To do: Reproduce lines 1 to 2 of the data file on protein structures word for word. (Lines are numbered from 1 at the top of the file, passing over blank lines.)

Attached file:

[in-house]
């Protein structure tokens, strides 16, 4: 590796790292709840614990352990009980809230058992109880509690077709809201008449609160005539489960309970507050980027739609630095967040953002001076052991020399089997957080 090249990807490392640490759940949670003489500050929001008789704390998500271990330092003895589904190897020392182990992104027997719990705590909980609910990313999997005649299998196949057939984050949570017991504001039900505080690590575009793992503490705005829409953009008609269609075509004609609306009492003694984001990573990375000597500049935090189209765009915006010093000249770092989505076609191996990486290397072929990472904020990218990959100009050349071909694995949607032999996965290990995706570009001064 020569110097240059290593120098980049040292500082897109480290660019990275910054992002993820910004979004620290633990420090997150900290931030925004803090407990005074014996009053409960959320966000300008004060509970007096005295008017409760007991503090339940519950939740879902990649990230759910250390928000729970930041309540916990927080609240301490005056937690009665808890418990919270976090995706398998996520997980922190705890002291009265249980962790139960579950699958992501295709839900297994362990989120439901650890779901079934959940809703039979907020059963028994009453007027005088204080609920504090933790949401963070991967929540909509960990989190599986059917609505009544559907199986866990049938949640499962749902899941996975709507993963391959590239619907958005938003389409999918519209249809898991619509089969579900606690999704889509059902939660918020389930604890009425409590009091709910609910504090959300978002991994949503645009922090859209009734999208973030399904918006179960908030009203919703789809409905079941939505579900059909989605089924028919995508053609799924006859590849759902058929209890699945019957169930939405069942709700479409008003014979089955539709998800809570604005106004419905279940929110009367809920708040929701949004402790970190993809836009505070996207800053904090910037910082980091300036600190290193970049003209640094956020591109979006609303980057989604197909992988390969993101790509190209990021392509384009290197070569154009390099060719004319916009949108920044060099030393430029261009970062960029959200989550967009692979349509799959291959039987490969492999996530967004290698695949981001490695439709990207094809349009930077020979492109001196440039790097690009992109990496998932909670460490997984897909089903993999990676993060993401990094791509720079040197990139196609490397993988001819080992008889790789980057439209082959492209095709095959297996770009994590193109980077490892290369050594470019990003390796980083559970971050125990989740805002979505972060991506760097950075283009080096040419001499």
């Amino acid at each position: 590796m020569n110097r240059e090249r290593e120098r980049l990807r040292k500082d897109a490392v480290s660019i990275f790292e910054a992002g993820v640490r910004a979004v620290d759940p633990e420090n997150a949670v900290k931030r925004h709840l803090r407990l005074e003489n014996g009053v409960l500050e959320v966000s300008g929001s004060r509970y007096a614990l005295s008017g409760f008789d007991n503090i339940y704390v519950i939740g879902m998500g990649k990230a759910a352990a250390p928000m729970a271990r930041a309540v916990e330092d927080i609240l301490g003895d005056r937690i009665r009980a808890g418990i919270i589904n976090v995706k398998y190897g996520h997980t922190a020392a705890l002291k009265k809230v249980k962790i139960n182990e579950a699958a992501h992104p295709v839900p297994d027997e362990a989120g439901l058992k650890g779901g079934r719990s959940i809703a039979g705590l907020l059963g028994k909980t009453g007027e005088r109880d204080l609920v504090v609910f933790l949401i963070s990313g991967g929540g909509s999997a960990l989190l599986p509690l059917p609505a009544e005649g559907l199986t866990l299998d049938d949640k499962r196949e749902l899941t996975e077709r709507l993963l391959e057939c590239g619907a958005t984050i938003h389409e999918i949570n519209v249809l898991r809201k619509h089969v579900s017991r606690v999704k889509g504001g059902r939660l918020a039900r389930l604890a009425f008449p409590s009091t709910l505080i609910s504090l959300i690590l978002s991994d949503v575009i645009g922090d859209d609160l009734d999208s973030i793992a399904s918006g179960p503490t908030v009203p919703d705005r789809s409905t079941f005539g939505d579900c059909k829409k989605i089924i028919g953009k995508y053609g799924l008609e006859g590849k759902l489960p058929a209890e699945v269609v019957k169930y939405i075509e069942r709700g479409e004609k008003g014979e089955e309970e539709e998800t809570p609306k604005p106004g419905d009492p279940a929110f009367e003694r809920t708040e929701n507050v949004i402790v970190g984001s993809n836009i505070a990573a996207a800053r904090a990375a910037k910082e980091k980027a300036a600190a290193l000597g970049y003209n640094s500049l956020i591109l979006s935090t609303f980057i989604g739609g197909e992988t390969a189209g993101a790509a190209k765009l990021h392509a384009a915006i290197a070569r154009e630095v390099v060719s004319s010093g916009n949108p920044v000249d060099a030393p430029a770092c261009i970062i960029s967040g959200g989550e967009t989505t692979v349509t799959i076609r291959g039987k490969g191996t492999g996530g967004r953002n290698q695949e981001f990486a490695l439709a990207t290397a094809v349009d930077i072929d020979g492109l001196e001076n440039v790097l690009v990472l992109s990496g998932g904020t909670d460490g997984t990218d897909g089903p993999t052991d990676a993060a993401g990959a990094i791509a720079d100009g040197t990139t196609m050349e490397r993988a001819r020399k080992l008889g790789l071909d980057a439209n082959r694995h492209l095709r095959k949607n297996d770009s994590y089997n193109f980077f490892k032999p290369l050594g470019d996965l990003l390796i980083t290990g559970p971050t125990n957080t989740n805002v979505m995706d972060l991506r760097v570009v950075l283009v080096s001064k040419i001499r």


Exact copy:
[in-house]
């Protein structure tokens, strides 16, 4: 590796790292709840614990352990009980809230058992109880509690077709809201008449609160005539489960309970507050980027739609630095967040953002001076052991020399089997957080 090249990807490392640490759940949670003489500050929001008789704390998500271990330092003895589904190897020392182990992104027997719990705590909980609910990313999997005649299998196949057939984050949570017991504001039900505080690590575009793992503490705005829409953009008609269609075509004609609306009492003694984001990573990375000597500049935090189209765009915006010093000249770092989505076609191996990486290397072929990472904020990218990959100009050349071909694995949607032999996965290990995706570009001064 020569110097240059290593120098980049040292500082897109480290660019990275910054992002993820910004979004620290633990420090997150900290931030925004803090407990005074014996009053409960959320966000300008004060509970007096005295008017409760007991503090339940519950939740879902990649990230759910250390928000729970930041309540916990927080609240301490005056937690009665808890418990919270976090995706398998996520997980922190705890002291009265249980962790139960579950699958992501295709839900297994362990989120439901650890779901079934959940809703039979907020059963028994009453007027005088204080609920504090933790949401963070991967929540909509960990989190599986059917609505009544559907199986866990049938949640499962749902899941996975709507993963391959590239619907958005938003389409999918519209249809898991619509089969579900606690999704889509059902939660918020389930604890009425409590009091709910609910504090959300978002991994949503645009922090859209009734999208973030399904918006179960908030009203919703789809409905079941939505579900059909989605089924028919995508053609799924006859590849759902058929209890699945019957169930939405069942709700479409008003014979089955539709998800809570604005106004419905279940929110009367809920708040929701949004402790970190993809836009505070996207800053904090910037910082980091300036600190290193970049003209640094956020591109979006609303980057989604197909992988390969993101790509190209990021392509384009290197070569154009390099060719004319916009949108920044060099030393430029261009970062960029959200989550967009692979349509799959291959039987490969492999996530967004290698695949981001490695439709990207094809349009930077020979492109001196440039790097690009992109990496998932909670460490997984897909089903993999990676993060993401990094791509720079040197990139196609490397993988001819080992008889790789980057439209082959492209095709095959297996770009994590193109980077490892290369050594470019990003390796980083559970971050125990989740805002979505972060991506760097950075283009080096040419001499």